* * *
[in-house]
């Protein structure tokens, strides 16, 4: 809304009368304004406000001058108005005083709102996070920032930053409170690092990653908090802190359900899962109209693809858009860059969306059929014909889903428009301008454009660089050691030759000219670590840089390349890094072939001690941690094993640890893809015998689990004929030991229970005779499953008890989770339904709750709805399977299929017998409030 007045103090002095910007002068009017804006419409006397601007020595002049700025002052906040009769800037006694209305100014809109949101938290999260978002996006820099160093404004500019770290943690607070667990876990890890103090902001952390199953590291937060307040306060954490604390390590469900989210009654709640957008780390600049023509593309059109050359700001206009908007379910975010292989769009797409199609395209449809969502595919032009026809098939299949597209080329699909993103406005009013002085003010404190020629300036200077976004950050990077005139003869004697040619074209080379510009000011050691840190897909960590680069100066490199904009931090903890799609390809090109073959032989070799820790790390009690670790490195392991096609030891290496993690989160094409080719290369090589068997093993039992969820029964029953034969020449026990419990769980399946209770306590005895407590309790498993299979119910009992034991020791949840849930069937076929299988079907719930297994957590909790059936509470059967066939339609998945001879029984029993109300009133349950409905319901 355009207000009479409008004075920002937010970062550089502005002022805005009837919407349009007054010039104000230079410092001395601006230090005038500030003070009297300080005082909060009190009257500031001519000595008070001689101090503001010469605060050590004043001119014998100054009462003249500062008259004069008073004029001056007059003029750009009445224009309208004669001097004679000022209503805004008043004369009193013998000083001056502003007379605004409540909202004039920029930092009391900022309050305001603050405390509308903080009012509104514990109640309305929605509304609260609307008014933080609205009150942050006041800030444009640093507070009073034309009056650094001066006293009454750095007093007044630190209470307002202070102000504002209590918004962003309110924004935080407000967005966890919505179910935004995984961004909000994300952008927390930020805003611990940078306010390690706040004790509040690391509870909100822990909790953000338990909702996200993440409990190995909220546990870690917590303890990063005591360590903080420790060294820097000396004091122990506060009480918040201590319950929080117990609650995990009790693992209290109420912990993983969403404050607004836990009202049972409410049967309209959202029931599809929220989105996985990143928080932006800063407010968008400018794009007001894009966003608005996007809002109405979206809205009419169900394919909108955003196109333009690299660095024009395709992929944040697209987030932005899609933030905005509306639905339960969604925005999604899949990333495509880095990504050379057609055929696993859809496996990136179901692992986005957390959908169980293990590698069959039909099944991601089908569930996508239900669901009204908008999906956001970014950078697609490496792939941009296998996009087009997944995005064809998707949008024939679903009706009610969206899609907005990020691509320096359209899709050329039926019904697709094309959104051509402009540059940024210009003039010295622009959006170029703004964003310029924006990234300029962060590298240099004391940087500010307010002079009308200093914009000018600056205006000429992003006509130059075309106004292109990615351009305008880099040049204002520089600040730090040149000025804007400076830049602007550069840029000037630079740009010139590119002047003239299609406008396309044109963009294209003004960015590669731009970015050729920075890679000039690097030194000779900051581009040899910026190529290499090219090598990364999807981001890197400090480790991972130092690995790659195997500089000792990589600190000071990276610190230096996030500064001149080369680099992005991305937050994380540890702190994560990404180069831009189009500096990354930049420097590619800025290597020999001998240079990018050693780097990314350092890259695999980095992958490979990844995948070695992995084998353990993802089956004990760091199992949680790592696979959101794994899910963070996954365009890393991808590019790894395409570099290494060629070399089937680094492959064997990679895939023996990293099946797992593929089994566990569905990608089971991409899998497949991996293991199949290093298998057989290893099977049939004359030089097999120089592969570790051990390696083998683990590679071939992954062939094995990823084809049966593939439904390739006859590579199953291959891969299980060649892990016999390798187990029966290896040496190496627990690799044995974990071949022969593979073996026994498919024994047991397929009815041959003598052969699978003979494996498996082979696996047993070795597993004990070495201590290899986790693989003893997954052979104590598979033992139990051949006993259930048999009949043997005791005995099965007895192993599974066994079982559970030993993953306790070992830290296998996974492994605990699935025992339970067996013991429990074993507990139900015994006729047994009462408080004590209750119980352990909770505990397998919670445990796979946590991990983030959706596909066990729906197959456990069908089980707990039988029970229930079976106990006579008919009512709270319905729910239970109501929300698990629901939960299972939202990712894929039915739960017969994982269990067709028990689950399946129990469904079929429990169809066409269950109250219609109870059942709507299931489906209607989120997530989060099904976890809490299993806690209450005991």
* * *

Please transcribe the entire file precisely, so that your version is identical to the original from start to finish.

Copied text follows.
[in-house]
């Protein structure tokens, strides 16, 4: 809304009368304004406000001058108005005083709102996070920032930053409170690092990653908090802190359900899962109209693809858009860059969306059929014909889903428009301008454009660089050691030759000219670590840089390349890094072939001690941690094993640890893809015998689990004929030991229970005779499953008890989770339904709750709805399977299929017998409030 007045103090002095910007002068009017804006419409006397601007020595002049700025002052906040009769800037006694209305100014809109949101938290999260978002996006820099160093404004500019770290943690607070667990876990890890103090902001952390199953590291937060307040306060954490604390390590469900989210009654709640957008780390600049023509593309059109050359700001206009908007379910975010292989769009797409199609395209449809969502595919032009026809098939299949597209080329699909993103406005009013002085003010404190020629300036200077976004950050990077005139003869004697040619074209080379510009000011050691840190897909960590680069100066490199904009931090903890799609390809090109073959032989070799820790790390009690670790490195392991096609030891290496993690989160094409080719290369090589068997093993039992969820029964029953034969020449026990419990769980399946209770306590005895407590309790498993299979119910009992034991020791949840849930069937076929299988079907719930297994957590909790059936509470059967066939339609998945001879029984029993109300009133349950409905319901 355009207000009479409008004075920002937010970062550089502005002022805005009837919407349009007054010039104000230079410092001395601006230090005038500030003070009297300080005082909060009190009257500031001519000595008070001689101090503001010469605060050590004043001119014998100054009462003249500062008259004069008073004029001056007059003029750009009445224009309208004669001097004679000022209503805004008043004369009193013998000083001056502003007379605004409540909202004039920029930092009391900022309050305001603050405390509308903080009012509104514990109640309305929605509304609260609307008014933080609205009150942050006041800030444009640093507070009073034309009056650094001066006293009454750095007093007044630190209470307002202070102000504002209590918004962003309110924004935080407000967005966890919505179910935004995984961004909000994300952008927390930020805003611990940078306010390690706040004790509040690391509870909100822990909790953000338990909702996200993440409990190995909220546990870690917590303890990063005591360590903080420790060294820097000396004091122990506060009480918040201590319950929080117990609650995990009790693992209290109420912990993983969403404050607004836990009202049972409410049967309209959202029931599809929220989105996985990143928080932006800063407010968008400018794009007001894009966003608005996007809002109405979206809205009419169900394919909108955003196109333009690299660095024009395709992929944040697209987030932005899609933030905005509306639905339960969604925005999604899949990333495509880095990504050379057609055929696993859809496996990136179901692992986005957390959908169980293990590698069959039909099944991601089908569930996508239900669901009204908008999906956001970014950078697609490496792939941009296998996009087009997944995005064809998707949008024939679903009706009610969206899609907005990020691509320096359209899709050329039926019904697709094309959104051509402009540059940024210009003039010295622009959006170029703004964003310029924006990234300029962060590298240099004391940087500010307010002079009308200093914009000018600056205006000429992003006509130059075309106004292109990615351009305008880099040049204002520089600040730090040149000025804007400076830049602007550069840029000037630079740009010139590119002047003239299609406008396309044109963009294209003004960015590669731009970015050729920075890679000039690097030194000779900051581009040899910026190529290499090219090598990364999807981001890197400090480790991972130092690995790659195997500089000792990589600190000071990276610190230096996030500064001149080369680099992005991305937050994380540890702190994560990404180069831009189009500096990354930049420097590619800025290597020999001998240079990018050693780097990314350092890259695999980095992958490979990844995948070695992995084998353990993802089956004990760091199992949680790592696979959101794994899910963070996954365009890393991808590019790894395409570099290494060629070399089937680094492959064997990679895939023996990293099946797992593929089994566990569905990608089971991409899998497949991996293991199949290093298998057989290893099977049939004359030089097999120089592969570790051990390696083998683990590679071939992954062939094995990823084809049966593939439904390739006859590579199953291959891969299980060649892990016999390798187990029966290896040496190496627990690799044995974990071949022969593979073996026994498919024994047991397929009815041959003598052969699978003979494996498996082979696996047993070795597993004990070495201590290899986790693989003893997954052979104590598979033992139990051949006993259930048999009949043997005791005995099965007895192993599974066994079982559970030993993953306790070992830290296998996974492994605990699935025992339970067996013991429990074993507990139900015994006729047994009462408080004590209750119980352990909770505990397998919670445990796979946590991990983030959706596909066990729906197959456990069908089980707990039988029970229930079976106990006579008919009512709270319905729910239970109501929300698990629901939960299972939202990712894929039915739960017969994982269990067709028990689950399946129990469904079929429990169809066409269950109250219609109870059942709507299931489906209607989120997530989060099904976890809490299993806690209450005991």